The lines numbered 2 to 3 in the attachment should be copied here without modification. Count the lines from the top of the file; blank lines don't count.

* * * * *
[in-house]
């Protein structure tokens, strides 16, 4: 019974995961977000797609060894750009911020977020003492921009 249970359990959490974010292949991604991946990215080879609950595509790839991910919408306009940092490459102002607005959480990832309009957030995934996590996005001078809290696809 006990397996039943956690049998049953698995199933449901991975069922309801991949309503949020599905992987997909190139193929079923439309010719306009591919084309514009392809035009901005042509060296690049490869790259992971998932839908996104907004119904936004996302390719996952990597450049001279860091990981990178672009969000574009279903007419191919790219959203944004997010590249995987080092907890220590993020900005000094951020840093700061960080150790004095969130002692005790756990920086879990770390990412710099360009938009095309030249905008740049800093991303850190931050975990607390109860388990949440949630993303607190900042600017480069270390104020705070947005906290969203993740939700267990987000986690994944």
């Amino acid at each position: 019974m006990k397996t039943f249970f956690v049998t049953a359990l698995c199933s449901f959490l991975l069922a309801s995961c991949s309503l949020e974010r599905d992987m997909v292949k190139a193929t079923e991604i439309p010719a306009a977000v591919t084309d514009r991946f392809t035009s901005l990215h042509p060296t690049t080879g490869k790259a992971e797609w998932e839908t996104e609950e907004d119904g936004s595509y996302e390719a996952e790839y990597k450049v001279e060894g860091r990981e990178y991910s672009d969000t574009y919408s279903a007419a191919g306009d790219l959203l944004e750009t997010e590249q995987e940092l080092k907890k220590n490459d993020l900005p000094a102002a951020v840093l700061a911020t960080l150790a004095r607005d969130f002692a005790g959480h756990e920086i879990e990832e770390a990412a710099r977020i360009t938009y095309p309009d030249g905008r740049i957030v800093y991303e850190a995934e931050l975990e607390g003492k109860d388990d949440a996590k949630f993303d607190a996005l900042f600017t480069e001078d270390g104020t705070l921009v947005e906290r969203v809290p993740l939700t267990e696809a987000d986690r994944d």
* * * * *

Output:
């Protein structure tokens, strides 16, 4: 019974995961977000797609060894750009911020977020003492921009 249970359990959490974010292949991604991946990215080879609950595509790839991910919408306009940092490459102002607005959480990832309009957030995934996590996005001078809290696809 006990397996039943956690049998049953698995199933449901991975069922309801991949309503949020599905992987997909190139193929079923439309010719306009591919084309514009392809035009901005042509060296690049490869790259992971998932839908996104907004119904936004996302390719996952990597450049001279860091990981990178672009969000574009279903007419191919790219959203944004997010590249995987080092907890220590993020900005000094951020840093700061960080150790004095969130002692005790756990920086879990770390990412710099360009938009095309030249905008740049800093991303850190931050975990607390109860388990949440949630993303607190900042600017480069270390104020705070947005906290969203993740939700267990987000986690994944």
């Amino acid at each position: 019974m006990k397996t039943f249970f956690v049998t049953a359990l698995c199933s449901f959490l991975l069922a309801s995961c991949s309503l949020e974010r599905d992987m997909v292949k190139a193929t079923e991604i439309p010719a306009a977000v591919t084309d514009r991946f392809t035009s901005l990215h042509p060296t690049t080879g490869k790259a992971e797609w998932e839908t996104e609950e907004d119904g936004s595509y996302e390719a996952e790839y990597k450049v001279e060894g860091r990981e990178y991910s672009d969000t574009y919408s279903a007419a191919g306009d790219l959203l944004e750009t997010e590249q995987e940092l080092k907890k220590n490459d993020l900005p000094a102002a951020v840093l700061a911020t960080l150790a004095r607005d969130f002692a005790g959480h756990e920086i879990e990832e770390a990412a710099r977020i360009t938009y095309p309009d030249g905008r740049i957030v800093y991303e850190a995934e931050l975990e607390g003492k109860d388990d949440a996590k949630f993303d607190a996005l900042f600017t480069e001078d270390g104020t705070l921009v947005e906290r969203v809290p993740l939700t267990e696809a987000d986690r994944d």